This page is a constantly updated bounce history based off the timeline published in The Definition of Bounce
. If you have any information or edits, please submit them to darbygk [at] gmail [dot] com. Or send us updates via Facebook
The timeline is compiled by Alison Fensterstock. Special thanks to Ethan Clark, Colin Meneghini, Lucky Johnson, Andrew Noz, Sean Yuent Schuster-Craig, Emil Nassar, Matt Miller, Stephen Thomas, John & Glenda Robert, Wayne Benjamin and Eric Brightwell
1984 14-year-old rapper Mia X joins her 7th Ward neighbor DJ Mannie Fresh in the hip-hop crew New York Incorporated, playing school dances along with DJ Wop and Queens transplant Denny D.
1986 The New York group The Showboys release the 12" single "Drag Rap" on Profile Records. The song became a hugely popular DJ spin in New Orleans and will become a major signature sample of New Orleans bounce.
1987 Flamboyantly gay 1960's R&B hitmaker Bobby Marchan forms the Manicure record label and promotion and booking company with partner Henry "Palomino" Alexander. The label's first release is a cover of Clarence Carter's "Strokin'," featuring a version of the "Project Rap."
1987 U.K. rapper Derek B. releases "Rock The Beat," a track whose beat would form the basis for much New Orleans bounce.
1988 Roy Joseph, Jr., recording as MC J Ro'J, releases the second-line-flavored rap single "Let's Jump," executive-produced by Manicure's Henry "Palomino" Alexander.
1988 The Def Boyz released "3 da Haed Way" produced by Ice Mike.
1989 DJ Mannie Fresh partners with rapper Gregory D, of the Ninja Crew, to record the album "D Rules The Nation." It features the unique single "Buck Jump Time" - not a bounce song, but a compendium of New Orleans references featuring a tuba for a bassline and the first appearance of the "Project Rap" – the list of wards, projects and neighborhoods that would turn up in hundreds of bounce songs.
1989 Devious D and DJ Baby T (a.k.a. DJ Lil Daddy) drop "Down With The Program" on Brutal Records.
Also in the 80's…
A very young Juvenile begins performing his song "Bounce For The Juvenile" in clubs. Leroy "Precise" Edwards, a young producer, records it the same night the two meet.
DJ Jimi and Juvenile meet at Jimi's girlfriend's house near the Magnolia Projects.
DJ Jimi begins spinning regularly at Newton's and Big Man's lounges in Uptown.
DJ Captain Charles begins his residency at Club Discovery on St. Claude Avenue.
Hollygrove rapper Devious begins working for Allen Toussaint and Marshall Sehorn at Seasaint Studios.
A young DJ Jubilee begins spinning at parties with older brother Shawn's DJ crew, The Fellas.
DJs like Slick Leo and Nighthawk begin spinning early hip-hop on stations like WAIL 105 and Hot 98.3.
1990 Calliope-raised Percy Miller, a.k.a. Master P, starts the No Limit record shop in Richmond, California.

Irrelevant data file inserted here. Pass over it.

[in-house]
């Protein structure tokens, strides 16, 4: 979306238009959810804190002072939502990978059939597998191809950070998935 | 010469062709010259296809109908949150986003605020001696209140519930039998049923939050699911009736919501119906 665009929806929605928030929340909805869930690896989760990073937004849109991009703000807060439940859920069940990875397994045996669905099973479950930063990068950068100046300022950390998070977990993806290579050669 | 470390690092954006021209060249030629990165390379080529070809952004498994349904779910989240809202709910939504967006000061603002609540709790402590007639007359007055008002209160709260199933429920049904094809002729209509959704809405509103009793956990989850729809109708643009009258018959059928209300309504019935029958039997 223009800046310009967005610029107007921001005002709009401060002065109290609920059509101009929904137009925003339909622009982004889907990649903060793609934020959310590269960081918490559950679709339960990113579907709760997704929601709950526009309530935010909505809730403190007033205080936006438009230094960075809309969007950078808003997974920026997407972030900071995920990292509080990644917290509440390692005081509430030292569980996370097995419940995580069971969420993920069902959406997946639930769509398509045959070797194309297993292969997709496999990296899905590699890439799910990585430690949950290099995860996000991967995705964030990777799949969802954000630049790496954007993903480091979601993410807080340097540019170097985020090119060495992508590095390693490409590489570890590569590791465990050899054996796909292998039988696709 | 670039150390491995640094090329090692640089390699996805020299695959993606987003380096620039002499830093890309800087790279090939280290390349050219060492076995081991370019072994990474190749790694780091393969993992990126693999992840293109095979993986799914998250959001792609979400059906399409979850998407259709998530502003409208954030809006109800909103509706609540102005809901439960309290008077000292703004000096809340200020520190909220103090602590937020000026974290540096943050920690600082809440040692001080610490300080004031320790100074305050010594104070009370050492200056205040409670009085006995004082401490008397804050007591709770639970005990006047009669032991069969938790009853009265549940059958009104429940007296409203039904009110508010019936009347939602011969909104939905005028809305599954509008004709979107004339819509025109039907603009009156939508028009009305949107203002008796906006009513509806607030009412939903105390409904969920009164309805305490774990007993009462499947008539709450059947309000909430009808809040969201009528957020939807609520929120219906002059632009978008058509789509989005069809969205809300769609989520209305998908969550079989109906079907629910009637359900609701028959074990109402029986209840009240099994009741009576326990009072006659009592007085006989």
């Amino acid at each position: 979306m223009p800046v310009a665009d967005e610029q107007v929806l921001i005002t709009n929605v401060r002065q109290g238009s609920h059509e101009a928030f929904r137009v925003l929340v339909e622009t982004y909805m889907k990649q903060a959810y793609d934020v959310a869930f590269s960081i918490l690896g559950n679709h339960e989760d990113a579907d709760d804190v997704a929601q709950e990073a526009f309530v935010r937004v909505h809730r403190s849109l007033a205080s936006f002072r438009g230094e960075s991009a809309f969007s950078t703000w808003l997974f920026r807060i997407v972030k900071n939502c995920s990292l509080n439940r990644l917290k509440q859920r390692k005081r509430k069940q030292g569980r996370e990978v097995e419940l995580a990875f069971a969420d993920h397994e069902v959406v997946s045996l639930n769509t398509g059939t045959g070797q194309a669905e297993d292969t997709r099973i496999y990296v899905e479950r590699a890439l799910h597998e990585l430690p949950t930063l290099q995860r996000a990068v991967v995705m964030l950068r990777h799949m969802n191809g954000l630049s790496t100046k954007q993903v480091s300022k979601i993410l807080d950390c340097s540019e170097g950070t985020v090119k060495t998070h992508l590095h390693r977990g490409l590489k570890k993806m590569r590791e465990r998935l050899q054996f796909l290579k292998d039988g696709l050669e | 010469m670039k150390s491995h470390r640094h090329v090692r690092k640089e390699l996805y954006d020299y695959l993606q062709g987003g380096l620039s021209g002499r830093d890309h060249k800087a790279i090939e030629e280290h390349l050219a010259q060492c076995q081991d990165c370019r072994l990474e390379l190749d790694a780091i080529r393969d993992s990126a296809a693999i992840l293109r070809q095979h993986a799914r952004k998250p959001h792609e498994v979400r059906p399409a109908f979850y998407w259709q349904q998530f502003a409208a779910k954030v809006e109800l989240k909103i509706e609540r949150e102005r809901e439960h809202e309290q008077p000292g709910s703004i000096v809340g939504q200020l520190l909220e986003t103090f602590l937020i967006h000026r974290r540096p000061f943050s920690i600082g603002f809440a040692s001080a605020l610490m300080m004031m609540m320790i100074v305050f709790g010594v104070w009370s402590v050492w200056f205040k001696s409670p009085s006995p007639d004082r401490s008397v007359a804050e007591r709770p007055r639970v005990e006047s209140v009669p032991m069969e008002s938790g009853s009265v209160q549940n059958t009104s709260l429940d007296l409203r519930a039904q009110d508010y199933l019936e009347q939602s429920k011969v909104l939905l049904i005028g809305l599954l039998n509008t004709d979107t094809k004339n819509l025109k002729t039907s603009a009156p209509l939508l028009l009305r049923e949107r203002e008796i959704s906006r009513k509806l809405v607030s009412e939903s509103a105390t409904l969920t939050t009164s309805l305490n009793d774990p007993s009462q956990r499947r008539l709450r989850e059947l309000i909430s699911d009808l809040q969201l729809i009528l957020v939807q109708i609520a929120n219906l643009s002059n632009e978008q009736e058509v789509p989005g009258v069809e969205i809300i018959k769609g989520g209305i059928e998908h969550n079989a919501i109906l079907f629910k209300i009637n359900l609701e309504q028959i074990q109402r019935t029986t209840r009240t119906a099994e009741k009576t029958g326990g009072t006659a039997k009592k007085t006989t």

1990 "I Got Game" released by Ice Mike as a solo artist. Produced by Ice Mike.
1990 Bust Down puts out the classics "Putcha Ballys On," "Pop That Thang" and "Nasty Bitch" produced by Ice Mike.
1991 Ice Mike also releases "Bring da Heat" along with his full length album "True 2 da Game," both produced by Ice Mike.
1991 Popular club owner and show promoter Warren Mayes releases "Get It Girl," a rap penned by girlfriend Mia X and recorded over the instrumental for Too $hort's "I Ain't Trippin." Mayes' Get It Girl dancers popularize an early version of the "P-pop" booty dance.
1991 Uptown resident KLC (Craig Lawson) quits his job at Schwegmann's to start Parkway Pumpin' records, along with 3-9 Posse member Dart. Parkway's first release is 3-9 Posse's self-titled 12" featuring "Ask Them Hoes," "Got What It Takes To Make It," "Clockin," "Pump the Power" and "Pass The Snake."
1991 On the West Bank, Bust Down puts out the classics "Putcha Ballys On," "Pop That Thang" and "Nasty Bitch" on the Miami bass label Effect Records. Luther Campbell (aka Luke Skyywalker of 2 Live Crew), the label's owner, puts out his own suspiciously similar "Pop That Coochie."
1991 Pioneers West Bank rapper Tim Smooth drops "Gotsta Have It" on Dallas' Yo! Records.
1991 West Bank rapper MC Thick's "Marrero (What The Fuck They Be Yellin') comes out on Atlantic Records.
1991-92 7th Ward-born DJ Irvin Phillips (DJ Irv), spinning at the Uptown club Ghost Town, is joined by charismatic rapper T.T. Tucker. The two put out a cassette with moonlighting contractor Aaron Charlot on his Charlot label; later, Irv's sister Loren takes over the duo's management and drops a second version of the cassette. Both are known as "the red tape."
1992 DJs Don Juan and Big Fess form the Full Pack label and release Kimmy P and Shorty T's "Females in Charge" album.
1992 Mobo Records releases Lower Level "Wanted by 5-0" produced by Ice Mike.
1992 Against the wishes of management, Q93.3 FM DJs Davey D and Wild Wayne premiere "Wha Dey At" on the air, playing it twice in a row.
1992 60's-era record man Isaac Bolden, who had been discussing making a hip-hop record with Seasaint assistant Devious, hears "Wha Dey At" playing in a restaurant and decides to make a bounce album instead. Devious brings in DJ Mellow Fellow to help produce Jimi's version.